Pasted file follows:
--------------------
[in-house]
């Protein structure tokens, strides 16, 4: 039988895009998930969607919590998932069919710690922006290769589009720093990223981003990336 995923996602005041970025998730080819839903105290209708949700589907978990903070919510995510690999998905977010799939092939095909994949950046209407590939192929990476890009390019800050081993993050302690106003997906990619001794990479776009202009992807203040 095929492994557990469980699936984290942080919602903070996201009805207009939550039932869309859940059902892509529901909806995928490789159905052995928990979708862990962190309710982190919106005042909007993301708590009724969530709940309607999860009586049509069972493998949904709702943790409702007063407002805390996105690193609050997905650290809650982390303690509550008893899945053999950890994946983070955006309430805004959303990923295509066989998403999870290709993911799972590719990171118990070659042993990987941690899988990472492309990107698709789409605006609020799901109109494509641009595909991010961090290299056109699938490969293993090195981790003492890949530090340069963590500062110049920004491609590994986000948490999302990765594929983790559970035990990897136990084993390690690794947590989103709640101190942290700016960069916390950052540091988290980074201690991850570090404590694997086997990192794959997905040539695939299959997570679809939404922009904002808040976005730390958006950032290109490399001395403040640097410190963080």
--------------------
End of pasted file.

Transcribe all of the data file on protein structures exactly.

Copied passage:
[in-house]
């Protein structure tokens, strides 16, 4: 039988895009998930969607919590998932069919710690922006290769589009720093990223981003990336 995923996602005041970025998730080819839903105290209708949700589907978990903070919510995510690999998905977010799939092939095909994949950046209407590939192929990476890009390019800050081993993050302690106003997906990619001794990479776009202009992807203040 095929492994557990469980699936984290942080919602903070996201009805207009939550039932869309859940059902892509529901909806995928490789159905052995928990979708862990962190309710982190919106005042909007993301708590009724969530709940309607999860009586049509069972493998949904709702943790409702007063407002805390996105690193609050997905650290809650982390303690509550008893899945053999950890994946983070955006309430805004959303990923295509066989998403999870290709993911799972590719990171118990070659042993990987941690899988990472492309990107698709789409605006609020799901109109494509641009595909991010961090290299056109699938490969293993090195981790003492890949530090340069963590500062110049920004491609590994986000948490999302990765594929983790559970035990990897136990084993390690690794947590989103709640101190942290700016960069916390950052540091988290980074201690991850570090404590694997086997990192794959997905040539695939299959997570679809939404922009904002808040976005730390958006950032290109490399001395403040640097410190963080």